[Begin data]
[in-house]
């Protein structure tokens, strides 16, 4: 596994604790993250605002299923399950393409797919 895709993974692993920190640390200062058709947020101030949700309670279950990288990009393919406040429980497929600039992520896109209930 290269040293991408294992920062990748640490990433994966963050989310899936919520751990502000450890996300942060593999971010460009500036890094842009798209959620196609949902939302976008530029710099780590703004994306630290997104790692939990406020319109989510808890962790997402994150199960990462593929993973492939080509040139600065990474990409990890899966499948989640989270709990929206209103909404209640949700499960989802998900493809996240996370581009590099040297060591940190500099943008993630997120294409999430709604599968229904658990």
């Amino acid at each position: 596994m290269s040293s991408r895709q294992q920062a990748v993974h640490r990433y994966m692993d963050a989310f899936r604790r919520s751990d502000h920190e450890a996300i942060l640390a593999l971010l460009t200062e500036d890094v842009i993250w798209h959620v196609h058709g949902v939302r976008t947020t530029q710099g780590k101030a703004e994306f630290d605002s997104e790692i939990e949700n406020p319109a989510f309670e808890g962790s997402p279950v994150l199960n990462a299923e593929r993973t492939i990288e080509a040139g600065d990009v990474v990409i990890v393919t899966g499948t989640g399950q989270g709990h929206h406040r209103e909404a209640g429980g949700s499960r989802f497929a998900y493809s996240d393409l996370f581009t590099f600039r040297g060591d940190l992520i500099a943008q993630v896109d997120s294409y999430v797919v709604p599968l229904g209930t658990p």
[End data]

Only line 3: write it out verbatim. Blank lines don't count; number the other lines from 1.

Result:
């Amino acid at each position: 596994m290269s040293s991408r895709q294992q920062a990748v993974h640490r990433y994966m692993d963050a989310f899936r604790r919520s751990d502000h920190e450890a996300i942060l640390a593999l971010l460009t200062e500036d890094v842009i993250w798209h959620v196609h058709g949902v939302r976008t947020t530029q710099g780590k101030a703004e994306f630290d605002s997104e790692i939990e949700n406020p319109a989510f309670e808890g962790s997402p279950v994150l199960n990462a299923e593929r993973t492939i990288e080509a040139g600065d990009v990474v990409i990890v393919t899966g499948t989640g399950q989270g709990h929206h406040r209103e909404a209640g429980g949700s499960r989802f497929a998900y493809s996240d393409l996370f581009t590099f600039r040297g060591d940190l992520i500099a943008q993630v896109d997120s294409y999430v797919v709604p599968l229904g209930t658990p």